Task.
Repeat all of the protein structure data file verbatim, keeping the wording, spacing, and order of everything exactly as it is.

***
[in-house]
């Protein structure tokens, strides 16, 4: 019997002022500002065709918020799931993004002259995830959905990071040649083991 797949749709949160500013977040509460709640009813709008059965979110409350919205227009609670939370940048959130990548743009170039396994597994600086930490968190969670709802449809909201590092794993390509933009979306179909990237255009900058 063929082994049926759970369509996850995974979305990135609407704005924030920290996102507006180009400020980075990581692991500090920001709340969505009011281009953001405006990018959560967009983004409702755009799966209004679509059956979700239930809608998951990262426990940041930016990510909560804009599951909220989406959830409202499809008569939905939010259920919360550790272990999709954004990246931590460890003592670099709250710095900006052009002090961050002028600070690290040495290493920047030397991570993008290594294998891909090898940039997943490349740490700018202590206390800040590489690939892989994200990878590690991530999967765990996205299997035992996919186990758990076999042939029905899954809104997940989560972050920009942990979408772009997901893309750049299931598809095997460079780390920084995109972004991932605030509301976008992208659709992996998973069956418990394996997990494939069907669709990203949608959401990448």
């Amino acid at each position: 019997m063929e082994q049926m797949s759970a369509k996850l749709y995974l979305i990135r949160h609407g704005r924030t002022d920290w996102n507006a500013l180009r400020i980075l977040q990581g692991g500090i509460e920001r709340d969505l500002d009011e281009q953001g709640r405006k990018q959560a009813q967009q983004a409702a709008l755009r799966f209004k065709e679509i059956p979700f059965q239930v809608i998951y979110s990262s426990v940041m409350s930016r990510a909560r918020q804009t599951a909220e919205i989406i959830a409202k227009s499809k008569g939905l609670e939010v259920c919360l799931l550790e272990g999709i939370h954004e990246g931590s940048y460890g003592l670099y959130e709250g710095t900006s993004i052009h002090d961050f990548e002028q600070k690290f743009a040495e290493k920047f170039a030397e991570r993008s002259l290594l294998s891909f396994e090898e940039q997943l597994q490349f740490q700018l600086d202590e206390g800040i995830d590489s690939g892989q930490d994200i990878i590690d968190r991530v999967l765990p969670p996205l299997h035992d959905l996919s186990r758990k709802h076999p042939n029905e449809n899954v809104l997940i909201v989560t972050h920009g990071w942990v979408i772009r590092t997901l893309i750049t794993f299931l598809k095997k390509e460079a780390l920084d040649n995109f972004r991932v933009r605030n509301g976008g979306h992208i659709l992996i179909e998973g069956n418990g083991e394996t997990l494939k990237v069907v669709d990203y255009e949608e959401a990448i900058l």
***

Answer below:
[in-house]
């Protein structure tokens, strides 16, 4: 019997002022500002065709918020799931993004002259995830959905990071040649083991 797949749709949160500013977040509460709640009813709008059965979110409350919205227009609670939370940048959130990548743009170039396994597994600086930490968190969670709802449809909201590092794993390509933009979306179909990237255009900058 063929082994049926759970369509996850995974979305990135609407704005924030920290996102507006180009400020980075990581692991500090920001709340969505009011281009953001405006990018959560967009983004409702755009799966209004679509059956979700239930809608998951990262426990940041930016990510909560804009599951909220989406959830409202499809008569939905939010259920919360550790272990999709954004990246931590460890003592670099709250710095900006052009002090961050002028600070690290040495290493920047030397991570993008290594294998891909090898940039997943490349740490700018202590206390800040590489690939892989994200990878590690991530999967765990996205299997035992996919186990758990076999042939029905899954809104997940989560972050920009942990979408772009997901893309750049299931598809095997460079780390920084995109972004991932605030509301976008992208659709992996998973069956418990394996997990494939069907669709990203949608959401990448």
């Amino acid at each position: 019997m063929e082994q049926m797949s759970a369509k996850l749709y995974l979305i990135r949160h609407g704005r924030t002022d920290w996102n507006a500013l180009r400020i980075l977040q990581g692991g500090i509460e920001r709340d969505l500002d009011e281009q953001g709640r405006k990018q959560a009813q967009q983004a409702a709008l755009r799966f209004k065709e679509i059956p979700f059965q239930v809608i998951y979110s990262s426990v940041m409350s930016r990510a909560r918020q804009t599951a909220e919205i989406i959830a409202k227009s499809k008569g939905l609670e939010v259920c919360l799931l550790e272990g999709i939370h954004e990246g931590s940048y460890g003592l670099y959130e709250g710095t900006s993004i052009h002090d961050f990548e002028q600070k690290f743009a040495e290493k920047f170039a030397e991570r993008s002259l290594l294998s891909f396994e090898e940039q997943l597994q490349f740490q700018l600086d202590e206390g800040i995830d590489s690939g892989q930490d994200i990878i590690d968190r991530v999967l765990p969670p996205l299997h035992d959905l996919s186990r758990k709802h076999p042939n029905e449809n899954v809104l997940i909201v989560t972050h920009g990071w942990v979408i772009r590092t997901l893309i750049t794993f299931l598809k095997k390509e460079a780390l920084d040649n995109f972004r991932v933009r605030n509301g976008g979306h992208i659709l992996i179909e998973g069956n418990g083991e394996t997990l494939k990237v069907v669709d990203y255009e949608e959401a990448i900058l």